• The type of correctional facility
  • Overcrowding
  • Length of stay
  • Inmate perceptions
  • Separation from children
  • Prison policies for social support

The main critique of deprivation theory is that the prison environment doesn’t’ explain all or nuanced variations in prisoner adjustment. Deprivation theory shifts the focus almost entirely to the prison environment, and may ignore individual-level prisoner needs or care.

Importation theory

The other main theory used to study and predict adjustment is importation theory, which posits that an inmate’s demographics and past experiences determine his or her psychological adjustment in prison. These individual factors shape prisoner perceptions and responses to the environment. Researchers using this theoretical perspective commonly explore the following four variables:

  • Demographics
  • Personal and family histories
  • Substance use
  • Prior mental health

Importation factors are commonly conceptualized as risk factors and, specifically, factors to be assessed for when women enter prison to guide custody determination, risk levels (for recidivism and prison misconducts), the provision of specific treatment services such as substance abuse groups, and even parole decisions. However, because importation factors are often described as prisoner risk factors, the conflation of needs into risk factors has shifted the responsibility from system solutions to individual-level factors. Therefore, this perspective has been criticized as distracting from problematic environmental factors within prisons and the structure and functions of prisons themselves.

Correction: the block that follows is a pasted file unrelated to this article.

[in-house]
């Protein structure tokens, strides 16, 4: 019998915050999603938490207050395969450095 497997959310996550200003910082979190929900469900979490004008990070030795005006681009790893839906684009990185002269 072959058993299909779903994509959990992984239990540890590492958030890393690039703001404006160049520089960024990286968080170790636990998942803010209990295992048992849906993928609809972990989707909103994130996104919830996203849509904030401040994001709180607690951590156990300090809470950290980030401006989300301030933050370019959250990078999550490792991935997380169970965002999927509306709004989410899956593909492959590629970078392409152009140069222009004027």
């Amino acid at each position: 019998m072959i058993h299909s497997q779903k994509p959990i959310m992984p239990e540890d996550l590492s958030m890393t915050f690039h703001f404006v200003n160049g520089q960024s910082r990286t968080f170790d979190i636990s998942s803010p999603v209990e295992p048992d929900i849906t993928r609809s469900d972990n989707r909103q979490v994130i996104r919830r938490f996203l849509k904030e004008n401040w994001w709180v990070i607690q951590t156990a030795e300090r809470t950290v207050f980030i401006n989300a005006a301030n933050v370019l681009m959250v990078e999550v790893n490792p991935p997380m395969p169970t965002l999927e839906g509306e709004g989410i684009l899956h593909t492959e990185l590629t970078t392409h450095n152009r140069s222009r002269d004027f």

Integrating deprivation and importation theories

Dr. Fedock thus calls for an integration of deprivation and importation theories in order to provide a more complete assessment of women’s psychological adjustment to incarceration. Women present with high rates of mental health needs in prisons and, as such, research is needed that examines influencing factors on their psychological health, especially to prevent poor outcomes such as suicide. Deprivation and importation theorists have found a range of significant factors, which illuminates multiple directions for advancing social work policy, practice, and research efforts. Given the inherent tension between prison goals of security and the mental health needs of prisoners, social work may serve as a field for mediating this tension. Also, this social work integrated theoretical perspective, along with ecological models, may bridge individual and institutional factors, as well as incorporate additional social work concepts of a strengths perspective, the role of resiliency in prison, and human-rights-focused policies and practices—thus expanding theoretical and applied perspectives on women’s mental health in prison.

Dr. Fedock calls for further research using this integrated perspective, with the goal of improving social work with incarcerated women’s populations. The psychological adjustment of women to prison is shaped by both institutional and individual factors. This area of research is still emerging and in need of work that elicits women’s perspectives and definitions of adjustment, including a range of conceptualizations about positive and negative adjustment.

One comment

  1. I sincerely hope Social Work researchers will take on the wonderful challenge resulting from Dr. Fedock’s work.